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John Addison was one of the early settlers on the Tomoka River. In 1816, he obtained a Spanish land grant of 1,414 acres on the west bank, about 1 mile upstream from the boat dock at Tomoka state park.
Under Addison’s direction, a work force of 67 slaves, using only axe and hoe- no “beast or machinery???- cleared the forest and planted the rich lowland soil to cotton. The plantation, named “Carrickfergus??? after Addison’s birthplace in Ireland, prospered under industrious cultivation and was to outlive its owner. Addison died in 1825 and was buried on the plantation, which, there after, continued under new owners, the Macraes, and a new crop, sugarcane, until destroyed by Indians at the onset of the second Seminole war.
Time and vandalism have added to the purposeful destruction by the Seminoles: Addison’s memorial when recovered by the state had been broken and removed from the gravesite. Letter Memorial Studio, of Ormond Beach, restored the stone and it has been relocated here for its protection.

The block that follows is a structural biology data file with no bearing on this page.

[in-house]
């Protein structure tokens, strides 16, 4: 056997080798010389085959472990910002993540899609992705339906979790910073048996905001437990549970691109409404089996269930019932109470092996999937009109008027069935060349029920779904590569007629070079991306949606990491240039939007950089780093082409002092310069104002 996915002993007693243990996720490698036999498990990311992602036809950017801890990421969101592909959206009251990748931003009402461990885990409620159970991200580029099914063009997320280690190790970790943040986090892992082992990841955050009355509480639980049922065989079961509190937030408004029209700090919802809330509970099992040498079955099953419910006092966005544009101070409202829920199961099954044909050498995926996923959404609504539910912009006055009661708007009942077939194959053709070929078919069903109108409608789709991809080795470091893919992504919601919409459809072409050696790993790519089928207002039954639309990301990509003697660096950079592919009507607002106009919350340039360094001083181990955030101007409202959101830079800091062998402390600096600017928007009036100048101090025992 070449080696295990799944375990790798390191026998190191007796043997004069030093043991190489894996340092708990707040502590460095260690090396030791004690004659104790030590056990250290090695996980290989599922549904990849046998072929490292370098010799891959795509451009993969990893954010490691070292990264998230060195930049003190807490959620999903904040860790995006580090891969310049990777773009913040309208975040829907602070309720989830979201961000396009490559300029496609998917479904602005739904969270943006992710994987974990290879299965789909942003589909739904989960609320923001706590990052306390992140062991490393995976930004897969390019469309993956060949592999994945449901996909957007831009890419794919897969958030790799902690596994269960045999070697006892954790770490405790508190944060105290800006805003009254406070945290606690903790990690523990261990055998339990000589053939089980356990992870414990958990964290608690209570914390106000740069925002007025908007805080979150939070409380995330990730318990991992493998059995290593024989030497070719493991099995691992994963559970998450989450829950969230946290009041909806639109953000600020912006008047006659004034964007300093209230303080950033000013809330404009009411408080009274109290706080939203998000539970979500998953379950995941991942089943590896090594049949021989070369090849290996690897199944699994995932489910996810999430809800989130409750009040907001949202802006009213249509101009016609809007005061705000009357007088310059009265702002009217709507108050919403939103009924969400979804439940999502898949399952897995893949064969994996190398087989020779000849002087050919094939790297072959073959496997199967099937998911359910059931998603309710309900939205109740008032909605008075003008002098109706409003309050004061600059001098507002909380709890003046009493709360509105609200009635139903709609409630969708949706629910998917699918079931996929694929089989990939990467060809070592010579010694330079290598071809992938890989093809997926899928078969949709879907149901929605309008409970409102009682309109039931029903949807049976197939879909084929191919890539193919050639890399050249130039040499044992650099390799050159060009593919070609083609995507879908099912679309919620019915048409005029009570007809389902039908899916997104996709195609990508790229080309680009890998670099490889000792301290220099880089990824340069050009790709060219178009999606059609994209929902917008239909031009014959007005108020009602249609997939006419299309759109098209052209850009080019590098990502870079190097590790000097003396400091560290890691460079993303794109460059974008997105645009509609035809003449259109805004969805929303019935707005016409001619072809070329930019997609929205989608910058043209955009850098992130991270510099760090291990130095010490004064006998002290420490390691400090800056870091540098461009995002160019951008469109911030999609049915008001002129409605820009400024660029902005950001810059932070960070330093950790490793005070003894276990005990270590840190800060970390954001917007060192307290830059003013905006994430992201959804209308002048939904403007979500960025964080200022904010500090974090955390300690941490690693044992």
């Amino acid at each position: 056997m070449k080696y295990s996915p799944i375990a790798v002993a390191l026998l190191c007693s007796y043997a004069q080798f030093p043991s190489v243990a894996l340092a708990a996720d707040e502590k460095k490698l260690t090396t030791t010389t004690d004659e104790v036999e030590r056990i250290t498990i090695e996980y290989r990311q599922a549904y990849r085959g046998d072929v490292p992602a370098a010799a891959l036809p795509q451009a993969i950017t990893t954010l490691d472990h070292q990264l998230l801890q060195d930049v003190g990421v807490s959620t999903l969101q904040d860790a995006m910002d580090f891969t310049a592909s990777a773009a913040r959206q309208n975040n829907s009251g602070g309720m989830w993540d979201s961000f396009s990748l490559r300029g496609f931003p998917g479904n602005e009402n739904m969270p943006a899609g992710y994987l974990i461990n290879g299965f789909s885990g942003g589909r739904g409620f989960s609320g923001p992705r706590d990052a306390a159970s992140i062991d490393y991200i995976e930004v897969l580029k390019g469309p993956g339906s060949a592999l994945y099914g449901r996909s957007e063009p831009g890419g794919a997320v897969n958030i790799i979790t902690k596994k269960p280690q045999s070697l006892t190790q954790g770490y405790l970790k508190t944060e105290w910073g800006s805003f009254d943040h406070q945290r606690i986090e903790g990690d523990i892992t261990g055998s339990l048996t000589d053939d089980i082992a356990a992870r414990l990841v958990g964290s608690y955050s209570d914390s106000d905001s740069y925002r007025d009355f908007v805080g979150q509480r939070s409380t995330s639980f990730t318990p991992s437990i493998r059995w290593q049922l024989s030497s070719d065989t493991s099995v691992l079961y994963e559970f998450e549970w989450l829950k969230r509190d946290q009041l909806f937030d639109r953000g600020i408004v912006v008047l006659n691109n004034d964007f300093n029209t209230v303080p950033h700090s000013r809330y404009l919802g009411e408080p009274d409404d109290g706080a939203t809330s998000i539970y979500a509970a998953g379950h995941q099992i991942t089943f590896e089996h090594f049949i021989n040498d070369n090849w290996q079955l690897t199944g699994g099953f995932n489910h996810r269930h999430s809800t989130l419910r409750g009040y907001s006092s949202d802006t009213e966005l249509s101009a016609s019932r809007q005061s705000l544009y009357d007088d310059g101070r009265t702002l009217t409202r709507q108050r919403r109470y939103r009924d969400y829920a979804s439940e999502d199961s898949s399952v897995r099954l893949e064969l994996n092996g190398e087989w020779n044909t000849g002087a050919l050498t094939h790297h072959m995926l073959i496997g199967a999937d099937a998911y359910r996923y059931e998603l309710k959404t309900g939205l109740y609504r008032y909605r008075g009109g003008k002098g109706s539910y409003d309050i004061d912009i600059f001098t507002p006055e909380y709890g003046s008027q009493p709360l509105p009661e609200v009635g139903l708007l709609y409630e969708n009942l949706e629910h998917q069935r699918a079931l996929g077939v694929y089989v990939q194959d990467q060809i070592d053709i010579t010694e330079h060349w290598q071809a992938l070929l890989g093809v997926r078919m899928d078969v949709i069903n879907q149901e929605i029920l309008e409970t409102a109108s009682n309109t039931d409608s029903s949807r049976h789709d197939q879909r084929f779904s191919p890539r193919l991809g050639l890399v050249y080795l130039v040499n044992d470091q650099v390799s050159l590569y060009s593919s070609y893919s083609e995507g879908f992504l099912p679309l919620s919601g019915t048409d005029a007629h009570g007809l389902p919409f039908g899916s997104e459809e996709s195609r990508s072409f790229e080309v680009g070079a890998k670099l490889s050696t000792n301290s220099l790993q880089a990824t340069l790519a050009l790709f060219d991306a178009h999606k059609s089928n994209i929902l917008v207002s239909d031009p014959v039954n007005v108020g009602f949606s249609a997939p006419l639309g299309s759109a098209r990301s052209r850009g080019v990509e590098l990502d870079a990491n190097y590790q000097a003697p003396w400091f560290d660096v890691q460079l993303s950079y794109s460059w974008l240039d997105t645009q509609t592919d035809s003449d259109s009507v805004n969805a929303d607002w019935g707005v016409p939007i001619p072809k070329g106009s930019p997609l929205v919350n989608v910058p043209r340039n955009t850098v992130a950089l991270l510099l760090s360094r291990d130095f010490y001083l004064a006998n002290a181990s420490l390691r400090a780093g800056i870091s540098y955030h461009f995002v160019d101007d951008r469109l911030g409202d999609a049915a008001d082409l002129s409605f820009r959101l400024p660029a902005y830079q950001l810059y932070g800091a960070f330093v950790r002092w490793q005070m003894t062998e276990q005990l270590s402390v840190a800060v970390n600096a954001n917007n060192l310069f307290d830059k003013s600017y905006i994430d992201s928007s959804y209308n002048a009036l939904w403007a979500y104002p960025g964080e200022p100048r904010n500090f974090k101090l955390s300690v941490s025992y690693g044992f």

Posted by Heather at 11:49 AM | Comments (2)

February 12, 2006

Oh, yes, and the weather...

We've heard about your blizzardy conditions up there, and have looked at the pictures on line (chuckle chuckle). We feel very sorry (chuckle) for all of you who are out shoveling the walks in your boots and big coats, wrapped up in scarves and mittens and hats. 26.3 inches! Wowwwwie! That's a lot of snow. We want you to know that we're thinking of all of you up there, freezing your buns off. And please enjoy this picture and know that snow does melt, and the sun will rise again to warm your chilly willies away.

And by the way, we're experiencing a big cold front down here, too. It was only 50 degrees today!! And it's going down to 32 tonight! But I'm sure that knowledge doesn't relieve your cold nose and numb fingers. So here is a nice picture for you!!

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Posted by Heather at 06:32 PM | Comments (3)